Thu | Mar 4, 2021

Denbigh High student triumphs over dyslexia

Published:Friday | January 15, 2021 | 12:06 AMCecelia Campbell-Livingston/Gleaner Writer
Denbigh High School sixth-former Jhada Cohen.
Denbigh High School sixth-former Jhada Cohen.

DENBIGH HIGH School sixth-form student Jhada Cohen has had a long struggle with dyslexia. She was diagnosed when she was in grade three.

Today, she has come a far way from the third-grader who struggled to read. Dyslexia is a learning disorder which involves difficulty reading as a result of challenges identifying speech sounds.

Cohen said her condition caused her to feel left out and not smart enough.

“Low self-esteem started to creep in and I started to feel like I wasn’t capable of learning, so I used to beat up myself and say there is definitely something wrong with me,” she said, sharing that she would sit in her room and stare out the window as she tried to figure out what was wrong with her.

Finally, Cohen said her mother, after having her assessed, could put a name to why she was not performing the way she should. Although she confessed that when she heard the term ‘dyslexia’ she had no idea what it meant as she had got better at reading because her teacher nurtured her.

“This teacher spent the time to nurture me in such a way that learning became easier, she created jingles to help me grasp the information,” she shared.

However, Cohen said she finally embraced the term ‘dyslexia’ when she was in fourth form, and it was also the year she started to blossom and become more involved in school.

“I mix up words and letters, I might not be like the average student, but I know I can work through it and it is no longer a problem for me. Instead of using it as a crutch, I now use it as a stepping stone,” she shared with The Gleaner.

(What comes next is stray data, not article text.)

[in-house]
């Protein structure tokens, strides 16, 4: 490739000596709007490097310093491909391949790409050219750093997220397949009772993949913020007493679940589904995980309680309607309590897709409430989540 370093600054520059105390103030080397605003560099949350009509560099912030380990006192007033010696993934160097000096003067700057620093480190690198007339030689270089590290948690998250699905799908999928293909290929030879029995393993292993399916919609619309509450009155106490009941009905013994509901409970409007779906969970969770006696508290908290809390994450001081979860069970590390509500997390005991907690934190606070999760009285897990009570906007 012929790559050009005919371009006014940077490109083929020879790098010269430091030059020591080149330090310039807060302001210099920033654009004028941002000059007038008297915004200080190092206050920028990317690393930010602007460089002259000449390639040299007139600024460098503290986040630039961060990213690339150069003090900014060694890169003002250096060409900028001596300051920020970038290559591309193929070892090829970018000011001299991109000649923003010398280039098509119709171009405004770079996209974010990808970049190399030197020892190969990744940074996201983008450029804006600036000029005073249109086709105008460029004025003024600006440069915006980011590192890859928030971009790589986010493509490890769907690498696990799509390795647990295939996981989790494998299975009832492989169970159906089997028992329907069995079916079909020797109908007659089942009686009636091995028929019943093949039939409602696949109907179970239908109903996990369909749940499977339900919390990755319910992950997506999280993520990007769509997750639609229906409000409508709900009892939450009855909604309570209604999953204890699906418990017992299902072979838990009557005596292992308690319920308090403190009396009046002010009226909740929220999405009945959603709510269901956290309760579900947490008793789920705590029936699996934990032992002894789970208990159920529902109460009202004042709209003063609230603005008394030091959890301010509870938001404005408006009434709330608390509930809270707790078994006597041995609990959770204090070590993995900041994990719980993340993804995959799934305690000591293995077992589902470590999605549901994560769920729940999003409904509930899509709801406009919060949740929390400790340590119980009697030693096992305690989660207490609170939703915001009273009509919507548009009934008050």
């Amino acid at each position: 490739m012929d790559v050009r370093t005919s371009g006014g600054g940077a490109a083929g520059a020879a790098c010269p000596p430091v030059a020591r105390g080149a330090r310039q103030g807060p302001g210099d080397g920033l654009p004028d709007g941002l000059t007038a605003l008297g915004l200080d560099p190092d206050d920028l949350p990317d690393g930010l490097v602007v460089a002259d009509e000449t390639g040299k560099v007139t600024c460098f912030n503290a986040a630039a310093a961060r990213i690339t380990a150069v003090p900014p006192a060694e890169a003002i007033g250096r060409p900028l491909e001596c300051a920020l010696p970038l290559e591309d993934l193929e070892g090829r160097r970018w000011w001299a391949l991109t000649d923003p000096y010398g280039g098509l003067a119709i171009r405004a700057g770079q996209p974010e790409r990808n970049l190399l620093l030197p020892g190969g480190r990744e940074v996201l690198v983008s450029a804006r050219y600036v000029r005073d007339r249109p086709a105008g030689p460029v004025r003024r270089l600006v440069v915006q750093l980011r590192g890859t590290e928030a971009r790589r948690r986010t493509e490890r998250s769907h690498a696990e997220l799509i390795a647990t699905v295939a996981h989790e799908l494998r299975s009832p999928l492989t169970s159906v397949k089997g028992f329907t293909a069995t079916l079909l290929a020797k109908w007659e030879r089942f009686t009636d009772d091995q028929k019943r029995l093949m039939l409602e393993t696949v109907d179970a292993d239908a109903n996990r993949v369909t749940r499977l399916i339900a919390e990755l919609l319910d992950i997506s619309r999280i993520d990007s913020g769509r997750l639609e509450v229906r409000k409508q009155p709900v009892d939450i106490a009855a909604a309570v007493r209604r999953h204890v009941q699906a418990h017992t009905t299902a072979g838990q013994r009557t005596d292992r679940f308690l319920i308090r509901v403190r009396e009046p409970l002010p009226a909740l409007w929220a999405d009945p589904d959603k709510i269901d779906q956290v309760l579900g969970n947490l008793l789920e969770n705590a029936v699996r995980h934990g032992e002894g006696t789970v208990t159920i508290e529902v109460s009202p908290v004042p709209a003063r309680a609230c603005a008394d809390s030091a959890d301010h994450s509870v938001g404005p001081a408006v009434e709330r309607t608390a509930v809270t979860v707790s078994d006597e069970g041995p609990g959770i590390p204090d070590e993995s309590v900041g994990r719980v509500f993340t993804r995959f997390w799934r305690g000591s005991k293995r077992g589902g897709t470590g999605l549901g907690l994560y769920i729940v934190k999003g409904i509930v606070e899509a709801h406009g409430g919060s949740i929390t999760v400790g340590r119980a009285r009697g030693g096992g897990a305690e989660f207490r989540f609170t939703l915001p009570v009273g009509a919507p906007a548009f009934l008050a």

With that thought Cohen’s grades also started improving. Sharing that she was used to scoring in the 70s and 80s but blossomed to higher grades with the help of teachers at Foga Road High School, who were willing to push her and aid her in coming to terms with dyslexia.

“They helped me in shaping how I think using creative methods. Because of them, I realise that I have this problem and it shouldn’t define me or how I learn,” she told The Gleaner.


Her blossoming confidence saw her being awarded most improved female student. She even read a friend’s poem in the Jamaica Cultural Development Commission competition and earned a gold medal. Her ultimate victory was moving from the lowest in the class to becoming the head girl of the school.

Last year, Cohen faced her greatest challenge as the COVID-19 pandemic forced classes to the online platform.

She said being home it was difficult for her as it was harder to navigate online, but thanks to a supportive community of friends, through the formation of groups using video platforms, they went through past papers together and helped her come up with jingles and acronyms to aid in her studies.

“I have a lot of positive peers. Because my friends are aware of my situation and they themselves understand what it means to struggle with disability, they had the mindset that ‘I want her to have equal success as me’,” Cohen shared.

She credits her parents for being towers of strength in her navigating and succeeding, as she said they always encourage her to continue fighting and the victory will be hers.

Her father, she said, never ceased to remind her that she can do anything she wants and that she is good enough.